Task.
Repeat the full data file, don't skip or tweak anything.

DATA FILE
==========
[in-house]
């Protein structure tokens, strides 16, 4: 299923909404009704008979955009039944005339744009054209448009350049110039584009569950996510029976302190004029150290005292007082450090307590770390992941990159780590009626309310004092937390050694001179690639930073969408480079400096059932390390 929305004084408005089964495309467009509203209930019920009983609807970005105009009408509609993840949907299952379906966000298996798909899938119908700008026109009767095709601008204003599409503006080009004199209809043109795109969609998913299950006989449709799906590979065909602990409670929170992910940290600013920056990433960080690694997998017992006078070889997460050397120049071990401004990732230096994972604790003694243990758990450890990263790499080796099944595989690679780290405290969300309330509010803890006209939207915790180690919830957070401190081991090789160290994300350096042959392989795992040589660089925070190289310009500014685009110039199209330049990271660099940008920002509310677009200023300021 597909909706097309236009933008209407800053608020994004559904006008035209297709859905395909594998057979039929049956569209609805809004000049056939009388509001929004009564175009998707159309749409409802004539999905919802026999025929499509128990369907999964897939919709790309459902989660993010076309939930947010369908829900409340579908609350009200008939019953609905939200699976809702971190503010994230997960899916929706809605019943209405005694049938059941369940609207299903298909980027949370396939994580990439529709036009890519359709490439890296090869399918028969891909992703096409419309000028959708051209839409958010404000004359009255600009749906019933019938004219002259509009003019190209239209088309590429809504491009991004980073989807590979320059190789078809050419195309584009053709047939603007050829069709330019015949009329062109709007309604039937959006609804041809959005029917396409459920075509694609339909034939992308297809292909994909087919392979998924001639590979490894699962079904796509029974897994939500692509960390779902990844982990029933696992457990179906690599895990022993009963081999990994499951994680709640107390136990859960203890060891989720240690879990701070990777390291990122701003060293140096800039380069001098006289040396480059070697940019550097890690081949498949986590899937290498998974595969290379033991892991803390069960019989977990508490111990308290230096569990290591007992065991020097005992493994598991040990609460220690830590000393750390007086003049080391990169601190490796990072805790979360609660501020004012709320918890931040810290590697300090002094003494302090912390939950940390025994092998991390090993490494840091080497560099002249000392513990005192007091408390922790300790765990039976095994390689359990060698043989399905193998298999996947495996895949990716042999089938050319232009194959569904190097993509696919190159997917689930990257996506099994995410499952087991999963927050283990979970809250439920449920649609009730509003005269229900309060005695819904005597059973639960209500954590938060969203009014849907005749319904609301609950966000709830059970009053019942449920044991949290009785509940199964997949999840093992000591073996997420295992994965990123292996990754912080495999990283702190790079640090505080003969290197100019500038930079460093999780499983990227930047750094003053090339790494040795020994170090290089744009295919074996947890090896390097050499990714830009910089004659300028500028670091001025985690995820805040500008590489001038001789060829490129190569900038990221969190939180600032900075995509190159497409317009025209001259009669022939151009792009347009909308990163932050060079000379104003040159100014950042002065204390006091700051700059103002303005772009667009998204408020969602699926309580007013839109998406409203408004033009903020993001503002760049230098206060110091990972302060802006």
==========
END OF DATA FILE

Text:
[in-house]
């Protein structure tokens, strides 16, 4: 299923909404009704008979955009039944005339744009054209448009350049110039584009569950996510029976302190004029150290005292007082450090307590770390992941990159780590009626309310004092937390050694001179690639930073969408480079400096059932390390 929305004084408005089964495309467009509203209930019920009983609807970005105009009408509609993840949907299952379906966000298996798909899938119908700008026109009767095709601008204003599409503006080009004199209809043109795109969609998913299950006989449709799906590979065909602990409670929170992910940290600013920056990433960080690694997998017992006078070889997460050397120049071990401004990732230096994972604790003694243990758990450890990263790499080796099944595989690679780290405290969300309330509010803890006209939207915790180690919830957070401190081991090789160290994300350096042959392989795992040589660089925070190289310009500014685009110039199209330049990271660099940008920002509310677009200023300021 597909909706097309236009933008209407800053608020994004559904006008035209297709859905395909594998057979039929049956569209609805809004000049056939009388509001929004009564175009998707159309749409409802004539999905919802026999025929499509128990369907999964897939919709790309459902989660993010076309939930947010369908829900409340579908609350009200008939019953609905939200699976809702971190503010994230997960899916929706809605019943209405005694049938059941369940609207299903298909980027949370396939994580990439529709036009890519359709490439890296090869399918028969891909992703096409419309000028959708051209839409958010404000004359009255600009749906019933019938004219002259509009003019190209239209088309590429809504491009991004980073989807590979320059190789078809050419195309584009053709047939603007050829069709330019015949009329062109709007309604039937959006609804041809959005029917396409459920075509694609339909034939992308297809292909994909087919392979998924001639590979490894699962079904796509029974897994939500692509960390779902990844982990029933696992457990179906690599895990022993009963081999990994499951994680709640107390136990859960203890060891989720240690879990701070990777390291990122701003060293140096800039380069001098006289040396480059070697940019550097890690081949498949986590899937290498998974595969290379033991892991803390069960019989977990508490111990308290230096569990290591007992065991020097005992493994598991040990609460220690830590000393750390007086003049080391990169601190490796990072805790979360609660501020004012709320918890931040810290590697300090002094003494302090912390939950940390025994092998991390090993490494840091080497560099002249000392513990005192007091408390922790300790765990039976095994390689359990060698043989399905193998298999996947495996895949990716042999089938050319232009194959569904190097993509696919190159997917689930990257996506099994995410499952087991999963927050283990979970809250439920449920649609009730509003005269229900309060005695819904005597059973639960209500954590938060969203009014849907005749319904609301609950966000709830059970009053019942449920044991949290009785509940199964997949999840093992000591073996997420295992994965990123292996990754912080495999990283702190790079640090505080003969290197100019500038930079460093999780499983990227930047750094003053090339790494040795020994170090290089744009295919074996947890090896390097050499990714830009910089004659300028500028670091001025985690995820805040500008590489001038001789060829490129190569900038990221969190939180600032900075995509190159497409317009025209001259009669022939151009792009347009909308990163932050060079000379104003040159100014950042002065204390006091700051700059103002303005772009667009998204408020969602699926309580007013839109998406409203408004033009903020993001503002760049230098206060110091990972302060802006």